Norway Becomes World’s First Country to Ban Deforestation

As seen on Eco Watch, Norway is the first country which has legally prohibited deforestation. Moreover, products which contribute to deforestation are not to be used in this Scandinavian country.

The pledge was put forward by the Norwegian Parliament’s Standing Committee on Energy and Environment. Together with the Rainforest Foundation Norway, they worked for years to put an end to deforestation.

Protecting the Rainforest Is a Must

As Nils H. Ranum, head of policy and campaign of the Rainforest Foundation Norway explains, this step is a pivotal victory in the efforts to keep the rainforest safe. In the last years, there have been several companies, he further adds, that have been committed to avoid using goods which are associated with rainforest destruction.

But, the government did not have the same commitments until recently. Today, things have changed and the government is “on board” in the fight against deforestation.

What Does the Action Plan of Norway Include?

The action plan also requests from the parliament that the government protects the biodiversity in its investments through Norway’s Government Pension Fund Global.

UK and Germany joined Norway in a pledge in 2014 at the UN Climate Summit to promote nationwide commitments to encourage supply chains free of deforestation. This is achieved through adequate policies and a sustainability of products such as beef, timber, soy, and palm oil.

Norway also funds numerous projects worldwide and gave $250 million funding to keep Guyana’s forest safe. This south-American country with forests zoned for logging, received this money in the period between 2011 and 2015. This partnership stems from the UN’s initiative for reduction of emissions from deforestation and forest degradation that began back in 2008. Guyana is one-of-a-kind among its counterparts in the initiative as the forests there do not face significant deforestation.

In 2015, Norway gave $1 billion to Brazil (home to 60 percent of the Amazon) for completion of a 2008 agreement between them to avert deforestation. In the Brazilian Amazon, deforestation reduced more than 75 percent in the last decade and this is also the single largest reduction in emissions in that amount of time. This pledge saved more than 33000 square miles of rainforest, according to Global Research.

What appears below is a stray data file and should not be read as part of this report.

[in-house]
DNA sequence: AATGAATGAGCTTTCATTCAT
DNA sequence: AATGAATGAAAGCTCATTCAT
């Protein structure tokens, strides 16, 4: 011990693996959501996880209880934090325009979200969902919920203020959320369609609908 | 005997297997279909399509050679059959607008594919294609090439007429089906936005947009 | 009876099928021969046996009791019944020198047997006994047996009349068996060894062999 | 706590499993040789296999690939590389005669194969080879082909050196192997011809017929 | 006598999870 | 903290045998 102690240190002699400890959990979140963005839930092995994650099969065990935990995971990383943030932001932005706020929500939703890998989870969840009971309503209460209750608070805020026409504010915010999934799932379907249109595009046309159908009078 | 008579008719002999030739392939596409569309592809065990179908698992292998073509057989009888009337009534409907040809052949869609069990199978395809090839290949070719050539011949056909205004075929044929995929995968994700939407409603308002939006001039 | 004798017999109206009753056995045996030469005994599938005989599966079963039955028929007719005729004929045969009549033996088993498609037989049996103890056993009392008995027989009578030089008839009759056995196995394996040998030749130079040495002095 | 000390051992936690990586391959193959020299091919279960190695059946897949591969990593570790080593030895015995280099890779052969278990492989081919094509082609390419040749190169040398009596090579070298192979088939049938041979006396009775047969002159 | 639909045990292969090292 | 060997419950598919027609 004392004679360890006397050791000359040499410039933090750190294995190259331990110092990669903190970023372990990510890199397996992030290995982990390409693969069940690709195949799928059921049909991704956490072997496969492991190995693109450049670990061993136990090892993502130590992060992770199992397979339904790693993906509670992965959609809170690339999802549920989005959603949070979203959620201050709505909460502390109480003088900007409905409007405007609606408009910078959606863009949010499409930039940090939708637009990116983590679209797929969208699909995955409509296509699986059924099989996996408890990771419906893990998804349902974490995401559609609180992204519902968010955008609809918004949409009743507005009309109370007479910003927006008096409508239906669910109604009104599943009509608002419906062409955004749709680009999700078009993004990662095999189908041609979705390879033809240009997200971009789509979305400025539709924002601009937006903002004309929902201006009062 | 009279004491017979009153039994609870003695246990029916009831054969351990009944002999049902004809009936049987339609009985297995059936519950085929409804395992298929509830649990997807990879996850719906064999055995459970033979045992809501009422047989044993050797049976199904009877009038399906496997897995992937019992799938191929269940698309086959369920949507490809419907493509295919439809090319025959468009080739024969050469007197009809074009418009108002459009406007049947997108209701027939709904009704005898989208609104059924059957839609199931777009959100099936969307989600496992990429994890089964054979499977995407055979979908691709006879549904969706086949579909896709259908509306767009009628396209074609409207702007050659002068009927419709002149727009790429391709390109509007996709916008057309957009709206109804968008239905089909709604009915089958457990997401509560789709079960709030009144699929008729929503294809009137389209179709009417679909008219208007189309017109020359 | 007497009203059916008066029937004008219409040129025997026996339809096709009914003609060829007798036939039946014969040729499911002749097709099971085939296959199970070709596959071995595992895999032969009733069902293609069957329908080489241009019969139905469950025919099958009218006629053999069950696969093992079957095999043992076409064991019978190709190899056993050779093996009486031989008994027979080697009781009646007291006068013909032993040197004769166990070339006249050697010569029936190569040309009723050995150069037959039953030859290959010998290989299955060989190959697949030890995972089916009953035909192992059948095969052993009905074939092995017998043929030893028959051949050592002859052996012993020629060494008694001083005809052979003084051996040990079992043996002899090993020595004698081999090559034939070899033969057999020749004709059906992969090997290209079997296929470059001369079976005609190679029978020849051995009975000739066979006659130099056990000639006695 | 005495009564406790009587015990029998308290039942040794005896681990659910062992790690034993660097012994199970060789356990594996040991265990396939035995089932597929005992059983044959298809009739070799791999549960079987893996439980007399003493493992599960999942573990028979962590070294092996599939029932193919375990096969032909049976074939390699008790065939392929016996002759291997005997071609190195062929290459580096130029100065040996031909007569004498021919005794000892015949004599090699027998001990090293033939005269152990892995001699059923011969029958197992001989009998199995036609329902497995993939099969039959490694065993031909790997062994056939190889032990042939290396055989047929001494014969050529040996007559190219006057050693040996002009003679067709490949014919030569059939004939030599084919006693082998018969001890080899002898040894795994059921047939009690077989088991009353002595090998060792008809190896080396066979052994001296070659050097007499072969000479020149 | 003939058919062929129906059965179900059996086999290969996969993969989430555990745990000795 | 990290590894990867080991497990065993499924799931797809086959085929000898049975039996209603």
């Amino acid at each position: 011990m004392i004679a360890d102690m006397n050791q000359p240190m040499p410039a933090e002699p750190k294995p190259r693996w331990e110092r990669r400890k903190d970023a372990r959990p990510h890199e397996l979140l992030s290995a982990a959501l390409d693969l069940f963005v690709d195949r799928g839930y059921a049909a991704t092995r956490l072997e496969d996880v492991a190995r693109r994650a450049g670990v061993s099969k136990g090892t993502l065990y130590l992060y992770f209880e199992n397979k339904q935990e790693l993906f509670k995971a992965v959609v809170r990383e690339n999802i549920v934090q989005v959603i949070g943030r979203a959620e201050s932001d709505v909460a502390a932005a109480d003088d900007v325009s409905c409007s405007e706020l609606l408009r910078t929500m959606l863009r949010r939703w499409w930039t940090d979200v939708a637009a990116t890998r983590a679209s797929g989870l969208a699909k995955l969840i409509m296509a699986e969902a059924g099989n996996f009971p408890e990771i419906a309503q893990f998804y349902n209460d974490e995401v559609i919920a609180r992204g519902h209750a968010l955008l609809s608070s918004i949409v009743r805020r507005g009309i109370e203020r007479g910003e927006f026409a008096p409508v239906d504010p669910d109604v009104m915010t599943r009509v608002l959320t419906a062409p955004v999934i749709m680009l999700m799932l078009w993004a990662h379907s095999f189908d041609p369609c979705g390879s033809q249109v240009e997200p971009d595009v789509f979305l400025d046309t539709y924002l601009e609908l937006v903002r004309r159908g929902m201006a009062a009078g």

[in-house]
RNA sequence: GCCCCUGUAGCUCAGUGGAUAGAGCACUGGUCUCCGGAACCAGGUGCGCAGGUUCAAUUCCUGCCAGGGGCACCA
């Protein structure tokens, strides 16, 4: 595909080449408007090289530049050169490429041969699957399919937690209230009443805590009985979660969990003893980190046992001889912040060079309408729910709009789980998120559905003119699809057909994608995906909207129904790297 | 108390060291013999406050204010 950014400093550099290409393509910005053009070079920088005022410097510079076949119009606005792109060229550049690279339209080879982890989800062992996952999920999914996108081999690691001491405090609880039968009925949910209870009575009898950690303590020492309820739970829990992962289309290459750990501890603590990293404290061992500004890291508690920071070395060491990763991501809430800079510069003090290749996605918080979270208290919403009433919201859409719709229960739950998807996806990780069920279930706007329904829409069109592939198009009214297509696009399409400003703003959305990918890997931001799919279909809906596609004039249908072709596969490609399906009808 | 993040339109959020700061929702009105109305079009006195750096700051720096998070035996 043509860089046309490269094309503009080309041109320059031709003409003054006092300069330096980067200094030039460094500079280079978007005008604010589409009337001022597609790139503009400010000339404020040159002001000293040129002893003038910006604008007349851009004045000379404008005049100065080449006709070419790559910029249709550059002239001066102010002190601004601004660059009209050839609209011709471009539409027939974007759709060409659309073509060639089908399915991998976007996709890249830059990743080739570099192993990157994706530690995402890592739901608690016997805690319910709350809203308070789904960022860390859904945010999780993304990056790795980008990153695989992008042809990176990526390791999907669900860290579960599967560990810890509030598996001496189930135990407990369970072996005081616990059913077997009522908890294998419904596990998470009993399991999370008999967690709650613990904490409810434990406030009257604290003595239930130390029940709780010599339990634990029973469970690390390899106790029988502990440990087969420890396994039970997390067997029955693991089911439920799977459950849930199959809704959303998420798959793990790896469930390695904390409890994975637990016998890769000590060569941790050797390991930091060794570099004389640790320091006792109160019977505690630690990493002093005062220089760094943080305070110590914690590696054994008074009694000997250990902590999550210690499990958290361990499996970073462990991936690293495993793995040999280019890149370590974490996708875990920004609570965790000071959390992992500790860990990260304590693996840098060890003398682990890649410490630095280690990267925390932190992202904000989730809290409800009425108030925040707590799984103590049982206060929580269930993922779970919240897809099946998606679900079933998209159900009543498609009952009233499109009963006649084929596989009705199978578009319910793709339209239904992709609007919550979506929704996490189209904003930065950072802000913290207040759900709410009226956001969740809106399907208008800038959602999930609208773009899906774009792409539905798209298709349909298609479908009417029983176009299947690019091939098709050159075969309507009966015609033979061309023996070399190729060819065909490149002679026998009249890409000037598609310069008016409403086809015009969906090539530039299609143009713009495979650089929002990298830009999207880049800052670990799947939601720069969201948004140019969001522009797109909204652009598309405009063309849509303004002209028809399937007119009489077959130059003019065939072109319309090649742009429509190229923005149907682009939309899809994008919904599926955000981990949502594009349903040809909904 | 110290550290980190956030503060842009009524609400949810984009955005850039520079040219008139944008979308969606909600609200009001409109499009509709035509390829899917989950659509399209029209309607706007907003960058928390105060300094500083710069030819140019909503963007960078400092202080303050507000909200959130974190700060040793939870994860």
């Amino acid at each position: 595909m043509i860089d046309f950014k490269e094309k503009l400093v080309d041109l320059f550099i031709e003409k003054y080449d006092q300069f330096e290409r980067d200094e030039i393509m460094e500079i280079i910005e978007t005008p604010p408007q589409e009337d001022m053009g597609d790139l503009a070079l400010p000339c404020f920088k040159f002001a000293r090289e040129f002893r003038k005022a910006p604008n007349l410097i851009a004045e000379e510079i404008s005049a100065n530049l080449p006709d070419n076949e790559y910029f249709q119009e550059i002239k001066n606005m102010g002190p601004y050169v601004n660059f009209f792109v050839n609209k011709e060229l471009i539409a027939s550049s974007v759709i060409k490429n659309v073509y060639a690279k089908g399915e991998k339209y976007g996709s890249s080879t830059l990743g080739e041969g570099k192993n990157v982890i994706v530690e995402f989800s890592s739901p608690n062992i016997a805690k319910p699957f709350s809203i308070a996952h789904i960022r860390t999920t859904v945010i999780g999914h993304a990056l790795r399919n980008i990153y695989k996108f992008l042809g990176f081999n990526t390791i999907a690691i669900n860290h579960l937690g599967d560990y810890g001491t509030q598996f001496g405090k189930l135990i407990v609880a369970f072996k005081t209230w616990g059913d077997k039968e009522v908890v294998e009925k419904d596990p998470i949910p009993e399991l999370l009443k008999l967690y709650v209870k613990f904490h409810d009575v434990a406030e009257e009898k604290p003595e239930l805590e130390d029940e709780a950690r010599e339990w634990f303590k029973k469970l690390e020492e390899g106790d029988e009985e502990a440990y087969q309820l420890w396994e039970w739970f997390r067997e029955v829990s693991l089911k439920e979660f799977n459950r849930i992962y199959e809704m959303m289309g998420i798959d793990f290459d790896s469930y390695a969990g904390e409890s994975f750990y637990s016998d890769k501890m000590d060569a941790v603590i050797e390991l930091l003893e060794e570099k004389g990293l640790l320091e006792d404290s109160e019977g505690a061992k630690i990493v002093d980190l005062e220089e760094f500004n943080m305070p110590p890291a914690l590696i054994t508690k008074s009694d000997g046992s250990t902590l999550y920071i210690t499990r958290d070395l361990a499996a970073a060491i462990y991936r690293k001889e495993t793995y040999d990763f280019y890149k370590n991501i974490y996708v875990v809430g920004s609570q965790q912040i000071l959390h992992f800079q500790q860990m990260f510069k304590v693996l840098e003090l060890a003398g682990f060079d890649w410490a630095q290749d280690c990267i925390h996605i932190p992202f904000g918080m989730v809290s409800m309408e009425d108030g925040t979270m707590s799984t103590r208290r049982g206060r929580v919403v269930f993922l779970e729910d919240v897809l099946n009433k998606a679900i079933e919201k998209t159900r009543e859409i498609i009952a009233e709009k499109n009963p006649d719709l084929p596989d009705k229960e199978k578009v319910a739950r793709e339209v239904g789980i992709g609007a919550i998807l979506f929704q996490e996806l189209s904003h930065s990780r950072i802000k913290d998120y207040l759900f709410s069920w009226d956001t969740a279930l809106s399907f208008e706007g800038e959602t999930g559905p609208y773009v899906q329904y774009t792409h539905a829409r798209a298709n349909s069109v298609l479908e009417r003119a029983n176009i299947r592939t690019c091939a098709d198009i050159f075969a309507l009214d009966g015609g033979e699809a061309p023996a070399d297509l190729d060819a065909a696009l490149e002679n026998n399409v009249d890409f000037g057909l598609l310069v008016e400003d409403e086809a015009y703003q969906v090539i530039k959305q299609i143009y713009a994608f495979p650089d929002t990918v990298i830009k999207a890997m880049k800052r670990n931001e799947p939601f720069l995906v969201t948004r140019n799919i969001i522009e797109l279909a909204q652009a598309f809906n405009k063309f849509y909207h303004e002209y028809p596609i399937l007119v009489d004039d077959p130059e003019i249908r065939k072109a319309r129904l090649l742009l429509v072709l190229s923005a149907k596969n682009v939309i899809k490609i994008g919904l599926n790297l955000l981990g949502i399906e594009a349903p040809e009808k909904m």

The Efforts to Ban Deforestation Continue

Did you know that forests cover 31 percent of the Earth’s land? They are important for us because they are the figurative lungs of the Earth and produce oxygen and eliminate carbon dioxide from the atmosphere. Forests are also home to people and a large part of the wildlife in the world.

Believe it or not, 1.6 million people rely on forests for water, clothes, food, shelter, and medicine, the WWF points out. Unfortunately, some people also consider forests an obstacle which needs to be eliminated. Sadly, approximately 55000 square miles of forest is lost on a yearly basis. To help you paint a better picture, this is equal to 48 football fields every minute!

The Major Culprits for Deforestation

According to Global Research, palm oil, beef, wood, and soy in Brazil, Indonesia, Malaysia, Argentina, Bolivia, and Papua New Guinea were the main causes of the 40 percent deforestation that took place between the years of 2000 and 2011. These countries were also significant contributors to the release of carbon emissions, i.e. 44 percent!

Deforestation Contributes to Greenhouse Gas Emissions

15 percent of greenhouse gas emissions come from deforestation. In addition to climate change, deforestation is also a significant contributor to disrupted livelihoods and natural cycles. Namely, tree removal can cause problems with the region’s water cycle and thus, lead to precipitation and river flow changes, as well as erosion.